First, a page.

points to an article
about last lines:
One of the favourite games of literary people is that of best first lines. Everyone enjoys reciting them; the bizarre (Earthly Powers), the haunting (Rebecca), the august (Anna Karenina), the casual (Howards End) or the strangely anonymous (Jane Eyre). First lines are great fun. But they aren't really as important to a novel as the last lines. From a terrible first line, a novel may recover; the last line is what it leaves a reader with.
And, you know, it's not wrong. Obviously last lines only really have their full impact if you've read the rest of the story, and very often it's about the last paragraph not just the last line but still, it's not wrong. We should talk about last lines more. There was even a conversation about last lines on this very journal
a couple of days ago. So let's have those, and some more:
Pacific Edge by Kim Stanley Robinson:
When he was done he put down his tools. Behind him Orange County pulsed green and amber, jumping with his heart, glossy, intense, vibrant, awake, alive. His world and the wind pouring through it. His hands came together and made their half swing. If only Hank hadn't caught that last one. If only Ramona, if only Tom, if only all the world, all in him at once, with the sharp stab of our unavoidable grief; and it seemed to him then that he was without a doubt the unhappiest person in the whole world.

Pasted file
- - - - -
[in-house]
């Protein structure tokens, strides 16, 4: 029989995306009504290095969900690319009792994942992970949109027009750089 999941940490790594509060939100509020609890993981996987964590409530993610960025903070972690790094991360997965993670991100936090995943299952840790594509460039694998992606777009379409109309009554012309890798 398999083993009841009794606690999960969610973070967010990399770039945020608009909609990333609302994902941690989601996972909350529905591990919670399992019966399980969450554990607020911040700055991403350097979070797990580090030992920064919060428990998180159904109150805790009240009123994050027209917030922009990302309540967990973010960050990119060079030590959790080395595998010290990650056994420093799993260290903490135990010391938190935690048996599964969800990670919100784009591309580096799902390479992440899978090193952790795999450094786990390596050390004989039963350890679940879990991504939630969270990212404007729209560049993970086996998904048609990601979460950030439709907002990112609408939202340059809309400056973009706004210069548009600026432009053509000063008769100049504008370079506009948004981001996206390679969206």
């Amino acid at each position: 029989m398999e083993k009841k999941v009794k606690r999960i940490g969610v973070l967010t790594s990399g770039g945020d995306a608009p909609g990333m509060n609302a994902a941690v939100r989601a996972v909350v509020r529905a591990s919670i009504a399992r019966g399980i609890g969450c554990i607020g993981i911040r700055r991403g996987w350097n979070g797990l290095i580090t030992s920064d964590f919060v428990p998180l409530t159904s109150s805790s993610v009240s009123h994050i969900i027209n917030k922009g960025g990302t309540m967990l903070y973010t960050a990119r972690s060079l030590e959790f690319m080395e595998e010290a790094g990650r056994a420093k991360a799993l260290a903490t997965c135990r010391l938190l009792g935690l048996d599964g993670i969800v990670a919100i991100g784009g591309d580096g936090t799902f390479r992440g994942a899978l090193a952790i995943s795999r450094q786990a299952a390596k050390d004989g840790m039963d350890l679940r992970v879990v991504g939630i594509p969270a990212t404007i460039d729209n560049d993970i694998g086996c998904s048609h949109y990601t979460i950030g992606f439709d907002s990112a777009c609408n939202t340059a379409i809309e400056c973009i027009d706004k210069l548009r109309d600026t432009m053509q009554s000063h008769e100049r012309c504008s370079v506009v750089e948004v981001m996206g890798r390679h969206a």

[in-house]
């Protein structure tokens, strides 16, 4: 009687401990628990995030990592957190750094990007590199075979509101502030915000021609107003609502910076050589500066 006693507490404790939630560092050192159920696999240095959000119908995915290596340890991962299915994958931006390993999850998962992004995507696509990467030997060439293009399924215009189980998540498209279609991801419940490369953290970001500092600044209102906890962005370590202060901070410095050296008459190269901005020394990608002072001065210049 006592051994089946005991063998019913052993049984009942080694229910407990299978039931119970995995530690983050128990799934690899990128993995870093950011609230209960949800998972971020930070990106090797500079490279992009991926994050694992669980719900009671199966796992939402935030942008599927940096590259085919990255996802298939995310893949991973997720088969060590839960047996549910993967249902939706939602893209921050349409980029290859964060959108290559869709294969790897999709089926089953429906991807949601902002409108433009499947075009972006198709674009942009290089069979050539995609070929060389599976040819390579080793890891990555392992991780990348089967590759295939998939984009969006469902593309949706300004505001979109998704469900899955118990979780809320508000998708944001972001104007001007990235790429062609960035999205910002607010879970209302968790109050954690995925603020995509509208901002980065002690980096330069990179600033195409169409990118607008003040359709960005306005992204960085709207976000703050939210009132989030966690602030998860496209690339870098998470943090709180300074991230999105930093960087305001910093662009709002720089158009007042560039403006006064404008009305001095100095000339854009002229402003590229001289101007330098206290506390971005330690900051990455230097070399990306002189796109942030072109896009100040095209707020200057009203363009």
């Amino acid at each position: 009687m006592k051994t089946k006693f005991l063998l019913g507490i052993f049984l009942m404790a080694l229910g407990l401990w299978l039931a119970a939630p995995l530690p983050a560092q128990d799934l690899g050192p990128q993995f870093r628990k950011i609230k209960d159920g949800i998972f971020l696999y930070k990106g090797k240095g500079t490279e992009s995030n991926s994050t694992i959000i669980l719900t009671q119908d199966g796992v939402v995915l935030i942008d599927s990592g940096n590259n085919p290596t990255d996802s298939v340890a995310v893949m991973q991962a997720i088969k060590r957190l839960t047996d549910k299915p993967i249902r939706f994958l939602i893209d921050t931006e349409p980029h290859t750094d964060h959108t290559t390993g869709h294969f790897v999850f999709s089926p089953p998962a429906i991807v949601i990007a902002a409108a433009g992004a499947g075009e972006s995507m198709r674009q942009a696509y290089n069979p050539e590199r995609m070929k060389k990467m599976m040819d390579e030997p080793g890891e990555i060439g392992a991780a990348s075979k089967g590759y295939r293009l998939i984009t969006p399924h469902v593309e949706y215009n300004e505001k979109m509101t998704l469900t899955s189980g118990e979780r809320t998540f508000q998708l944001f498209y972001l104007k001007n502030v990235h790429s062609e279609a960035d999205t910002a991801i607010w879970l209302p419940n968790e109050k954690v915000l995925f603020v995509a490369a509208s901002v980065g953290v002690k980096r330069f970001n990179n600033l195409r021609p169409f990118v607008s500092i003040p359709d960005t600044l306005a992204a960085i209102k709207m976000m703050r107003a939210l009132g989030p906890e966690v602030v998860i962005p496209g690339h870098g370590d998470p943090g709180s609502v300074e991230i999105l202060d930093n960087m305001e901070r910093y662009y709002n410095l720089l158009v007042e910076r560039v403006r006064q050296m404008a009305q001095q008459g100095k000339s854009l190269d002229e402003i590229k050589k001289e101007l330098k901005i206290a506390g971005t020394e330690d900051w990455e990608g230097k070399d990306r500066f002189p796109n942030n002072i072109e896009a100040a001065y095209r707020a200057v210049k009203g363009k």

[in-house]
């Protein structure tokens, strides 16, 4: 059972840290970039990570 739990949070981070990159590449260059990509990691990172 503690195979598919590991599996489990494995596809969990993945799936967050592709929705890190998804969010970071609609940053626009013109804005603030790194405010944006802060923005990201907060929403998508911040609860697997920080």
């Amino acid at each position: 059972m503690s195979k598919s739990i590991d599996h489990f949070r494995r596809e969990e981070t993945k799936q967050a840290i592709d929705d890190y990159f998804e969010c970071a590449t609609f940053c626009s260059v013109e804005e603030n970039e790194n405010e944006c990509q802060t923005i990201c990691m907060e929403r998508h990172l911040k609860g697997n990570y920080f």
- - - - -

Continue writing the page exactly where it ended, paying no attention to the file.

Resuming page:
And at that thought (thinking about it) he began to laugh.
The Periodic Table by Primo Levi:
It is that which at this instant, issuing out of a labyrinthine tangle of yeses and nos, makes my hand run along a certain path on the paper, mark it with these volutes that are signs: a double snap, up and down, between two levels of energy, guides this hand of mine to impress on the paper this dot, here, this one.
'The Girl Detective' by Kelly Link:
She came down and stood under the tree. She looked a lot like my mother. Get down out of the tree this instant! she said. Don't you know it's time for dinner?
'Hell is the Absence of God' by Ted Chiang:
And though it's been many years that he has been in Hell, beyond the awareness of God, he loves Him still. That is the measure of true devotion.
Voyage by Stephen Baxter:
By God, she thought, we're here. We came for all the wrong reasons, and by all the wrong methods, but we're here, and that's all that matters. And we've found soil, and sunlight, and air, and water.
She said: "I'm home."
A Thread of Grace by Mary Doria Russell:
One hollow, hateful little man. One last awful thought: all the harm he ever did was done for him by others.
Many, many more here
. But what are your favourites? (And I don't just want 'The Nine Billion Names of God' and Lord of the Rings
; be creative!)